One of the most interesting places that I visited during my stay in this village was a dairy farm which was conducted by a Jew. He was evidently one of those of the lower or middle class—a type one hears much of in Europe—who, with very little knowledge or skill in the actual work of agriculture, have succeeded by their superior business skill in getting possession of the land and reducing the peasant to a position not much better than that of a serf. This man not only kept a dairy farm but he operated two or three brickyards besides, and had other extensive business interests in the village. Although he was a man of wealth and


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This speech made a great stir in the land. Some men and wom-en had worked for years to do and say the best thing for the slave but not one had put things just right till Lin-coln said that “if A-mer-i-ca would live it must be free.”

Nothing in the whole unprecedented situation was more odd, more unexpected and interesting, than Mr. Gracy’s own perception of it. He too had become aware that his case was without alternative.

It sounded formidable to my youth; almost like a geological era. And that suited him, in a way—I could imagine him drifting, or silting, or something measurable by aeons, at the rate of about a millimetre a century.

“Ah, my lord,” said the priest, “if I am to die, tell me how soon I may be in Heaven?”

daughter is not only restrained by her mother’s precepts, but inflamed by her example. The son finds his father’s coevals treating him as a contemporary.

“Mrs. Bangs” ses Miss Claire, wid agytashun, “plase don’t—don’t talk to me aboot——”

A hush fell upon the assembly at the appearance of these venerable men. The hierophant with outstretched hands invoked the blessing of the Mother goddess upon the celebrants. Then in a well modulated voice he addressed his words to the newly initiated.

“You have the word of Hercule Poirot—I can say no more!” said my friend grandiloquently.

Speech-es were made in great halls, and crowds came to hear what the speak-ers had to say. In Il-li-nois, Lin-coln, who all his life had been a-gainst sla-ver-y, spoke straight to the peo-ple, show-ing them the wrong or the “in-jus-tice” of that bill. His first speech on this theme, has been called “one of the great speech-es of the world.” He was brave and dared to say that “if A-mer-i-ca were to be a free land, the stain of sla-ver-y, must be wiped out.”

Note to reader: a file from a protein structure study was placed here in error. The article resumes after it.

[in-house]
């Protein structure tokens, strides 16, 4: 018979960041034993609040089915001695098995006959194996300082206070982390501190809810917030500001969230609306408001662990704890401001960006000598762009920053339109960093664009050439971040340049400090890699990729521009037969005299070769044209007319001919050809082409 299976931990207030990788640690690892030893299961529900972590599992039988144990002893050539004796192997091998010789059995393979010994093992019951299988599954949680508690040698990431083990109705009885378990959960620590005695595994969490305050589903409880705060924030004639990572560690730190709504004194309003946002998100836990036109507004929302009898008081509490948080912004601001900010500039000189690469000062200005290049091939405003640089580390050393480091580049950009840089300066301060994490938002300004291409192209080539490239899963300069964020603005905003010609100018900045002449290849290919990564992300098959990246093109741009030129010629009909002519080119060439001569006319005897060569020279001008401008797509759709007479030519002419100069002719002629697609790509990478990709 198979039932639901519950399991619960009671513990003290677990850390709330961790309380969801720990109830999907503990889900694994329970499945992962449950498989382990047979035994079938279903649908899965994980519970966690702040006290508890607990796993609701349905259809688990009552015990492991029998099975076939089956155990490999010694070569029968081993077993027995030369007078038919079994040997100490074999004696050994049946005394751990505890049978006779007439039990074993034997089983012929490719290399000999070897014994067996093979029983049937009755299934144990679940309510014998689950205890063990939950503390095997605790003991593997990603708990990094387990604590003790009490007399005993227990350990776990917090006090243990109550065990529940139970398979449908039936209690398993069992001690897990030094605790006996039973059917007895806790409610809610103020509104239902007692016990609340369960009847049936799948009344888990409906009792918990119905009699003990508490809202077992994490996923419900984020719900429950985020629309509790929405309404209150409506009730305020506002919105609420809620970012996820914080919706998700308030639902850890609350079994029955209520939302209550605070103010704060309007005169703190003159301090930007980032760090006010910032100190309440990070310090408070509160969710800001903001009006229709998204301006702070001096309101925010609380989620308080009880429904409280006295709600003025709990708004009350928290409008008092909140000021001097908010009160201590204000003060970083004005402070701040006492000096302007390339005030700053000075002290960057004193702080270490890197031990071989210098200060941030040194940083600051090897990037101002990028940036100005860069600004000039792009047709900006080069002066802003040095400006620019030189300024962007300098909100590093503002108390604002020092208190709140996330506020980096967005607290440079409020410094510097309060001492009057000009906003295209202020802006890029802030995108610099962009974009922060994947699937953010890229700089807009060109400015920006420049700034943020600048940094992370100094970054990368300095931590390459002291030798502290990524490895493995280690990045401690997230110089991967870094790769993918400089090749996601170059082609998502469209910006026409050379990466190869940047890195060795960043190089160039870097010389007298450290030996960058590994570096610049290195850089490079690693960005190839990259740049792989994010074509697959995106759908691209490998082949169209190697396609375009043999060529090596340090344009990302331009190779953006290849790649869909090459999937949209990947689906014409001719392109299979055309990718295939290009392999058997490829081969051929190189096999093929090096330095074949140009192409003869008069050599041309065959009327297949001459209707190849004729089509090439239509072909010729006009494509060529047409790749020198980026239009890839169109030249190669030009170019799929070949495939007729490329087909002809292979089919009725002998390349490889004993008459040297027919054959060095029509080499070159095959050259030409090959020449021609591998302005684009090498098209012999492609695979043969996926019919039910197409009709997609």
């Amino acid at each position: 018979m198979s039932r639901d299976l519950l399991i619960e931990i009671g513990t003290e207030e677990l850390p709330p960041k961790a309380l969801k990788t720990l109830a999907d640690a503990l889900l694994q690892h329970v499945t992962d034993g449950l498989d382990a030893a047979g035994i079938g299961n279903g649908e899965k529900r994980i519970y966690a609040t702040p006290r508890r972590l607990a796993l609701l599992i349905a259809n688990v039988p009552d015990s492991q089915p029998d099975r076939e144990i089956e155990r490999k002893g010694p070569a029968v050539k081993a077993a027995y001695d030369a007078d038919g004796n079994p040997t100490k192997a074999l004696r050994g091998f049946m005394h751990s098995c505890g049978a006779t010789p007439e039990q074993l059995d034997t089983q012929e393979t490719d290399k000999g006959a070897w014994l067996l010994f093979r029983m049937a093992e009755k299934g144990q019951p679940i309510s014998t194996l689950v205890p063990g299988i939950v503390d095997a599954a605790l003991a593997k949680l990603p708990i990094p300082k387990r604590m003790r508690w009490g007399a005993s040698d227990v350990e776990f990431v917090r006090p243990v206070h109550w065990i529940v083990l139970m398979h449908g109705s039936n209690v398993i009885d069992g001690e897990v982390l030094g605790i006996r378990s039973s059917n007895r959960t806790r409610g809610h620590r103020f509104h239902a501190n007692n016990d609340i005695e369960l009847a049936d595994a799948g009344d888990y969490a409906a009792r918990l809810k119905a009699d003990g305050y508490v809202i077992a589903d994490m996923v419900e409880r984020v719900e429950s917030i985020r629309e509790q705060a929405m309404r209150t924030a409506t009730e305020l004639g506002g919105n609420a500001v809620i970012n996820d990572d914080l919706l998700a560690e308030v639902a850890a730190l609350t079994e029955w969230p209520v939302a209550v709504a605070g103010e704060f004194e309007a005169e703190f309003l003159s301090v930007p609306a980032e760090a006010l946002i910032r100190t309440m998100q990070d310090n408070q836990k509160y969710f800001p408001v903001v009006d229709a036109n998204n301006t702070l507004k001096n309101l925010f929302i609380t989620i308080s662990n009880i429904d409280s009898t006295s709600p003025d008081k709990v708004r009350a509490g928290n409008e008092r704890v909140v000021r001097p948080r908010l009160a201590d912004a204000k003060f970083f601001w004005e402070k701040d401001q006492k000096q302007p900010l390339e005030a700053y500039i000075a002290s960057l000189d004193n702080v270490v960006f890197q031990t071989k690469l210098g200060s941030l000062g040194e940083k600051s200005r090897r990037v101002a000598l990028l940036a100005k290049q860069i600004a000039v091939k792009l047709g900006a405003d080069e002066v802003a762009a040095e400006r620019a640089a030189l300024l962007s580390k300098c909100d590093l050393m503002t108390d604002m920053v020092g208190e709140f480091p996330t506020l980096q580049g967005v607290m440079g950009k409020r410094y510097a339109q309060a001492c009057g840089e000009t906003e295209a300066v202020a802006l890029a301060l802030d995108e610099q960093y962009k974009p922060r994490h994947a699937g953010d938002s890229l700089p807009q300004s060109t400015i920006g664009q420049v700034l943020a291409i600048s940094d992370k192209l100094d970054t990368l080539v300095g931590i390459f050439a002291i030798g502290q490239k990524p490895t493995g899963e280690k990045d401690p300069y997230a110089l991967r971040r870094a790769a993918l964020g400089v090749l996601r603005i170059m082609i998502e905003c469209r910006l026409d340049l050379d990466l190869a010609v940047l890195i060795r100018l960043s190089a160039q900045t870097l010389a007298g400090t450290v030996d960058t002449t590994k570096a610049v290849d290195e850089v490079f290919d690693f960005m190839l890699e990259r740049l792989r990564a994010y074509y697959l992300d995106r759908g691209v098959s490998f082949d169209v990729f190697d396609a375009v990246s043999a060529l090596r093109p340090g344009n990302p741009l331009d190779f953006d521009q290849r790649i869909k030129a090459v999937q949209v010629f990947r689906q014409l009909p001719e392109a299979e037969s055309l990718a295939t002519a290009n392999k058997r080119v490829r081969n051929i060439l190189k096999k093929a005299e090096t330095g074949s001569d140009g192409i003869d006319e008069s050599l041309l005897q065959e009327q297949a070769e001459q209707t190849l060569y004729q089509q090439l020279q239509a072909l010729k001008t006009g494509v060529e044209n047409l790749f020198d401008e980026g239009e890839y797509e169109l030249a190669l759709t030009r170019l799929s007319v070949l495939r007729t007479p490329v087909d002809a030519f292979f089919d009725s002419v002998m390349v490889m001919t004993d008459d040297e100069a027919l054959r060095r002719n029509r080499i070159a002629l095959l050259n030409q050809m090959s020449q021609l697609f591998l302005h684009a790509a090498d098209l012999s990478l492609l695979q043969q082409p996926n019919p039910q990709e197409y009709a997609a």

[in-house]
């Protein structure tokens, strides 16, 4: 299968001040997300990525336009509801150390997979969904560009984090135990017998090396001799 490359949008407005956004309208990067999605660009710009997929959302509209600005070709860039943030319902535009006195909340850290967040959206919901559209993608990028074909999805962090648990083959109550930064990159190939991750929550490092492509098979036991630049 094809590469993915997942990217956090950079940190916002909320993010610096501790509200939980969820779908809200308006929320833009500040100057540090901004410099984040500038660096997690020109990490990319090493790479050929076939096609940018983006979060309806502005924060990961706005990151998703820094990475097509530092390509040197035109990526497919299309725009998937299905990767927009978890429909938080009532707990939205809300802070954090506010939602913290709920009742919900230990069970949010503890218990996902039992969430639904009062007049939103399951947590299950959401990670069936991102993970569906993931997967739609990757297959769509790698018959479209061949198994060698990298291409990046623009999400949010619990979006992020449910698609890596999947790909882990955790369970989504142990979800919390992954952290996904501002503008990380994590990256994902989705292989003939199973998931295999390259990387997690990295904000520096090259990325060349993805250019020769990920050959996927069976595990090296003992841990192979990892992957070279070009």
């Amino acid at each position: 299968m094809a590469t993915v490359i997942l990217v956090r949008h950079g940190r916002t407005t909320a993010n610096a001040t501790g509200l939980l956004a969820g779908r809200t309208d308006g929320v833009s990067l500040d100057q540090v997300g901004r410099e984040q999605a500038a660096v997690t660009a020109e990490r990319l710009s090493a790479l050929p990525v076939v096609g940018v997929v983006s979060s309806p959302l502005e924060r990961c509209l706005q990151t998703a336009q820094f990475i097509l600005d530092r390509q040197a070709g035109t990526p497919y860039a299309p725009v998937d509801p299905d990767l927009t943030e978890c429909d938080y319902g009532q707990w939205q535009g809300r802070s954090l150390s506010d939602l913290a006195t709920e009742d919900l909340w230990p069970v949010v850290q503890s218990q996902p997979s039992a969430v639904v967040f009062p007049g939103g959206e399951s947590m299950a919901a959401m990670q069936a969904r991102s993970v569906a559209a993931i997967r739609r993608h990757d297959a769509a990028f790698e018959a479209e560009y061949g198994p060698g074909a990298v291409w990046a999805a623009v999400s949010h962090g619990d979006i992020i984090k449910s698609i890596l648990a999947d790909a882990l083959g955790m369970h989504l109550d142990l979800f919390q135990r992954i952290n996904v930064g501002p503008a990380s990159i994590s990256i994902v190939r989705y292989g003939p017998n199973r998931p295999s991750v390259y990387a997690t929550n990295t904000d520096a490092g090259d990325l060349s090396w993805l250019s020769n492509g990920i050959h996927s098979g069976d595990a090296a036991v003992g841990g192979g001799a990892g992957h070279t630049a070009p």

Between recorded history on the one hand and stories of fiction on the other stands the book Chronicles of a Kentucky Settlement, 1897, by William Courtney Watts. It is a historical romance based solely on local tradition. Although this work is somewhat faulty in its general construction, and may be, at times, somewhat crude in its literary style, it is, nevertheless, one of the most faithful historical sketches of early Kentucky.


2.“I remember the time I longed for one mighty bad,” quietly remarked an Alabama colonel present, as he knocked the ashes off his cigar and smiled at the turn the story was taking. “It was around Vicksburg, in the trenches, and Grant was crowding us day and night. We lived on raw beef and such dogs as happened to stray out of the city, and were begrimed, dirty, half starved and homesick. Right next to us in the trenches was a Tennessee company, whose captain always managed to ride around on a black thoroughbred horse, as handsome a creature as you ever saw, and which he kept slick and fat and curried always—though the Lord only knows where he got his rations from. I watched that fellow and soon caught onto his game. Every time the Yankees would crowd us pretty close, and it looked as if we would have to surrender anyhow in the teeth of such overwhelming numbers, this fellow’s horse would get frightened and, in spite of all his owner’s endeavors, would break away with him to the rear. One day the fight got terribly hot, our lines were cut nearly in two, they swarmed over the breastworks, it was a hand-to-hand fight. To add to the demoralization, here came this captain on his black horse, going to the rear by the lines like wild, pulling like Hercules on his horse’s mouth to stop him, and shouting back as he flew along:


wife and children of which the modern State has partially deprived him. The development of secular education is to be arrested, particular stress is to be laid upon the wickedness of any intervention with natural reproductive processes, the spread of knowledge in certain directions is to be made criminal, and early marriages are to be encouraged.... I do not by any means regard this as an impossible programme; I believe that in many directions it is quite a practicable one; it is in harmony with great masses of feeling in the country, and with many natural instincts. It would not of course affect the educated wealthy and leisurely upper class in the community, who would be able and intelligent enough to impose their own private glosses upon its teaching, but it would “moralize” the general population, and reduce them to a state of prolific squalor. Its realization would be, I believe, almost inevitably accompanied by a decline in sanitation, and a correlated rise in birth-rate and death-rate, for life would be cheap, and drainpipes and




The boy was saying: "You must have seen some curious things in your time, I suppose, sir?" He spoke with the awe and respect of youth for age and experience, as though Markham might be a hundred years old at the least.


. . . . . . . .


Ganti looked skeptical. Jorgenson explained. He had to demonstrate crudely. The whole idea was novel to Ganti, but the Thrid were smart. Presently he grasped it. He said:

. . .